Ken Ackerman 2017-10-03 02:02:48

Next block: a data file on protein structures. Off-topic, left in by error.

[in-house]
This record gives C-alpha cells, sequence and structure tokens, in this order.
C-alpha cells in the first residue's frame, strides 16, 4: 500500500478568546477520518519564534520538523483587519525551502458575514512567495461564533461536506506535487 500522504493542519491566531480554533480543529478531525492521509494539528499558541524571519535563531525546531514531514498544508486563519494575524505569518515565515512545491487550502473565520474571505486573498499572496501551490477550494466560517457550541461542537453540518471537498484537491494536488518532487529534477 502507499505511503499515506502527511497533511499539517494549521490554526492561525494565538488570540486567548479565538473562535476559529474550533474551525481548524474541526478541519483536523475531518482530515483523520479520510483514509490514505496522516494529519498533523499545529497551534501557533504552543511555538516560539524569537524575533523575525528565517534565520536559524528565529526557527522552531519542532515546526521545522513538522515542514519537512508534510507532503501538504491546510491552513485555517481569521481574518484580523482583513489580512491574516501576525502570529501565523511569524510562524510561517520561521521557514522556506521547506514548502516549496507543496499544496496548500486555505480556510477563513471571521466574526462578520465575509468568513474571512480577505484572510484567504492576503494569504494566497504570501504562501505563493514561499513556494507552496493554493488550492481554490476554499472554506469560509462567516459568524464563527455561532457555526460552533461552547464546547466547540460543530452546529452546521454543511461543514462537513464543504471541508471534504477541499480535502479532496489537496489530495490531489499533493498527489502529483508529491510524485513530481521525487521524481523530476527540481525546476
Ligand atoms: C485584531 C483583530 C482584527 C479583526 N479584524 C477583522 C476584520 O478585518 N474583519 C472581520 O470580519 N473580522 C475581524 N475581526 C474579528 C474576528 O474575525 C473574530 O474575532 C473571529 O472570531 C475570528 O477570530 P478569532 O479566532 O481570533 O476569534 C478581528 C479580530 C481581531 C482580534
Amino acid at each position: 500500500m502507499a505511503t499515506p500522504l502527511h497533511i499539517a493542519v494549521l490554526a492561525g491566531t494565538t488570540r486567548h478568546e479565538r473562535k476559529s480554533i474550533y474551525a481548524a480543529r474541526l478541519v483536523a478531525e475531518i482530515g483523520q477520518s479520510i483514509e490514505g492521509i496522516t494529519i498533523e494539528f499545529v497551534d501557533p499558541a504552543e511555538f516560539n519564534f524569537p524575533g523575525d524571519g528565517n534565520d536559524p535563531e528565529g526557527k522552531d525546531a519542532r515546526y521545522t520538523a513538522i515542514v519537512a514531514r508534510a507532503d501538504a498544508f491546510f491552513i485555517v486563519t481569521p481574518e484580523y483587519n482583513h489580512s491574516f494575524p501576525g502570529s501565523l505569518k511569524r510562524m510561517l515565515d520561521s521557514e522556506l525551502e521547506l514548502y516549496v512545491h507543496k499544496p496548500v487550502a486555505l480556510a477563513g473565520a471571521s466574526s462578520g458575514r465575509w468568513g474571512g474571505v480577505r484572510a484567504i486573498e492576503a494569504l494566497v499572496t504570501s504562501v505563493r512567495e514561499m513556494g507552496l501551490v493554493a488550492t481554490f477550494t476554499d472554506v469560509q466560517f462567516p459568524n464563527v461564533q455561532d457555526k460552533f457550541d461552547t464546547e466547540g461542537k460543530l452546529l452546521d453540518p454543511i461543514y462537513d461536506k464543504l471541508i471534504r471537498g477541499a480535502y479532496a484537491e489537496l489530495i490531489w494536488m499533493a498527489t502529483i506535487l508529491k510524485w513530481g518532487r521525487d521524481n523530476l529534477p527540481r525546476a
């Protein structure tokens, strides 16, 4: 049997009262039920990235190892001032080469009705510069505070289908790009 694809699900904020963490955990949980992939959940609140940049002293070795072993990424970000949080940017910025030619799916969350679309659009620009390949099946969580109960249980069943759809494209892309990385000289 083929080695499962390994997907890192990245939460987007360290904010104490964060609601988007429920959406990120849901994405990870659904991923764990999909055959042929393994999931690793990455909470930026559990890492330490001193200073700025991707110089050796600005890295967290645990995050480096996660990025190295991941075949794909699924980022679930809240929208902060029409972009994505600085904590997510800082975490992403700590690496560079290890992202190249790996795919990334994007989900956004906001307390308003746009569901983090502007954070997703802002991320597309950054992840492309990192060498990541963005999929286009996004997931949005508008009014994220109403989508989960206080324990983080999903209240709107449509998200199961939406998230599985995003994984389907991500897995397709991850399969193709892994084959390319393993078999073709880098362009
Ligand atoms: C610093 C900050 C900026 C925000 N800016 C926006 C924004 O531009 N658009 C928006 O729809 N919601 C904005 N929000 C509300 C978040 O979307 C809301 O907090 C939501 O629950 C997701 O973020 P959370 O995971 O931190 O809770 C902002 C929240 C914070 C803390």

GREAT WAREHOUSE SUPERVISORS ARE MADE, NOT BORN Maybe there was a time when it was easy to find new warehouse supervisors. When Joe Forklifter was recognized for his operation skill, and furthermore he always had a good word for the boss, the sensible thing to do was to promote him into supervision. No leadership training was necessary because Joe was surely smart enough to figure this out. If that didn’t work, we placed an advertisement for skilled warehouse supervisors and hired the best person who came in the door. Again, no leadership training was needed because the respondents all claimed ample experience and skills. When labor is scarce, promotion from within is the safest option. When unemployment predominates, looking outside can be a good strategy. But in the absence of leadership training, newly-minted supervisors may fail. The consequences of that failure can be serious. WHERE ARE THE LEADERS? A typical organization can be segmented into performers, followers and draggers. Ten percent of the group are performers, another 10 percent are draggers and 80 percent are competent followers. In warehousing, the outstanding performer handles more units per hour than expected, he or she looks for more work without waiting for an assignment. The dragger is the exact opposite. In many cases, the warehouse supervisor spends too much time coaching the draggers. As a result, the performers are neglected and become demotivated. The leader should consistently invest more time with top performers in order to raise the standard of excellence of the crew. This does not mean that the draggers should be ignored. Perhaps some can be moved from dragger to follower, but it is far more important to inspire the top 10% to achieve even better performance. However, as we have just observed, there is a difference between outstanding performance and effective leadership. In a warehouse environment, leadership may start with a daily huddle, perhaps five minutes at the beginning of the shift when the supervisor communicates with the team. The daily huddle demands above average communication skills by its leader. The supervisor must communicate in a language that is common and well understood by everyone on the team. The supervisor sets an example and inspires the team to improve performance. The huddle should consider three questions about yesterday’s work: What went well? What needs improvement? Have you seen any barriers to productivity? The sequence is important. Describing what went well creates a positive spin for the meeting, and avoids the possibility that the huddle is simply a place to complain. Ability to lead the daily huddle effectively is the hallmark of a skilled supervisor. On the other hand, inability to handle the huddle is a warning that the supervisor may not be the right person for the job. FROM PERFORMER TO WAREHOUSE SUPERVISOR To repeat, senior management commonly makes the error of assuming that a top performer will automatically be an effective leader. Creating leaders from performers begins by setting the example. The supervisor can and should be a mentor to outstanding performers. He or she can create the desired environment by modeling leadership behavior and teaching apprentices to develop the skills of a leader. Top performers need to understand why the manager of a bakery is hired to manage the bakery, not bake the cakes. In the warehouse, that means that the leader should not also operate a lift truck. Yet the leader may occasionally demonstrate ability to operate a lift truck and to do most of the jobs assigned to the crew. He or she may occasionally be a doer, but not all the time! THE SUPERVISOR AS A CHANGE AGENT The best leaders embrace change. Many performers and nearly all followers take pleasure in the status quo. In the warehousing industry, the best companies are often the ones that initiate meaningful change. Nearly every survey of users of logistics services reports that shippers feel that the service providers are not innovative. By going against the trend, your company can stand out. However, doing so requires a leadership team that recognizes the value of change. “We’ve always done it that way” must become a forbidden phrase! The quick win is a proven way to get the work crew interested in change. It can be a very small thing, like changing the pick path, but it is a change which gets results and shows the crew that it is useful to constantly look for a better way. Quick wins are sometimes the moving of roadblocks. Consider these examples: Complicated procedures Unreliable processes Functional silos Another forbidden phrase should be, “That’s not my job.” Quick wins may be nothing more than improvements in teamwork. Does the account clerk in the office really understand the processes used on the warehouse floor? Would trading jobs for a day improve that understanding? Are some of the people in your organization committed to protecting turf? Are some managers territorial about their jobs? We have seen how the huddle team can become the vehicle for identifying future leaders. However, the huddle can also be a catalyst for change. The examples mentioned above may be detailed in huddle conversations. Outstanding performers and even followers may see roadblocks that are not recognized by the leadership team. RESISTANCE TO CHANGE It is common to blame resistance on the draggers. Yet sometimes it comes from bureaucracy, and even from the top of the organization. Structures, reporting mechanisms and procedures can all be instruments that facilitate resistance to change. When the warehouse supervisor is a change agent, he or she should also be outspoken in identifying and attacking sources of resistance. In a warehousing environment, the resistor may be your customer. It is obviously never wise to pick a fight with a client, but the resistance should be at least recognized. Entrenched resistance creates stagnation, and a stagnant organization will not retain talented people. IS THE SYSTEM THE ROOT OF THE PROBLEM? An operating system is a highway that directs the entire warehousing group toward a higher objective. It is more than a computer system, but today the software may be an integral part of the system problem. Here are three signs that the system is part of the problem: Too many meetings Constant “checkup” e-mail and calls Too many reports Remember the meetings you have attended that had no clear objective? Think about the reports that must be filled out. Do you understand how they are being used and why they benefit the organization? How many checkup phone calls or e-mails do you receive from someone who wants to be sure you are staying on task? All of these actions betray a lack of trust, and they become entrenched because they are part of a system. Systems can be changed. What are you doing to become the change agent? ACCOUNTABILITY, OWNERSHIP AND ENGAGEMENT Effective supervisors know how to hold their team members accountable. When a worker is given an assignment, does it get done correctly and on time? When this does not happen, what action is taken? Failure to hold people accountable is the hallmark of ineffective leadership. Yet many of us fail in this area because we either forget or never learn the critical importance of accountability. When a worker refuses to be accountable, discipline is essential. The ultimate outcome may be dismissal. When a warehouse worker performs well because it is part of his or her DNA, that person has taken ownership in the job. Not everyone will do this, but the effective leader must set the example and persuade others to follow. Engagement happens when a worker feels aligned to the purpose of the job. In many ways, it is similar to ownership, but engagement involves a greater sense of enthusiasm. In the warehouse, the engaged team members are those who never really need supervision. They do what needs to be done and go on looking for other things to do. In addition to doing the work, they make suggestions for how to do it better. MANAGEMENT BY ASKING GOOD QUESTIONS Instead of just getting product out the door, the effective supervisor tries to spend more time listening to people, soliciting improvements and taking the initiative to drive change. That means more than asking, “How is it going?” Consider these questions that stimulate improvement: What are one or two changes your team put in place as a result of last week’s huddles? Which crew members did you recognize for their good ideas? What changes have you made? Who on your team may be a potential leader? What were some new “what went well” items you recall from last week’s huddles? Questions like these are focused on improvement and growth, not just on running the warehouse. PUTTING IT ALL TOGETHER A great supervisor is a leader, not just a doer. Therefore, a first step to growing great leadership is to understand the difference between doing and leading. In a growing organization, additional supervisors are constantly needed, so a critical task is to find the next leaders. The best warehouse organizations are committed to change. The leaders should be change agents, but sometimes the ideas for change may come from below. Accountability is a hallmark of effective supervision. A great supervisor knows how to hold people accountable and is willing to discipline those who do not perform. Your warehousing organization is enhanced when great supervisors know how to ask good questions. Kenneth B. Ackerman, president of the K.B. Ackerman Company, is STAFDA’s warehousing consultant. He has been in logistics and warehousing his entire career, including as chief executive of Distribution Centers and part of the management consulting division of Coopers & Lybrand before forming the Ackerman Company. He is editor and publisher of Warehousing Forum and author of several books including Warehousing Profitability, Lean Warehousing, Auditing Warehouse Performance, and Warehousing Tips. Contact him at (614) 488-3165 or email@example.com.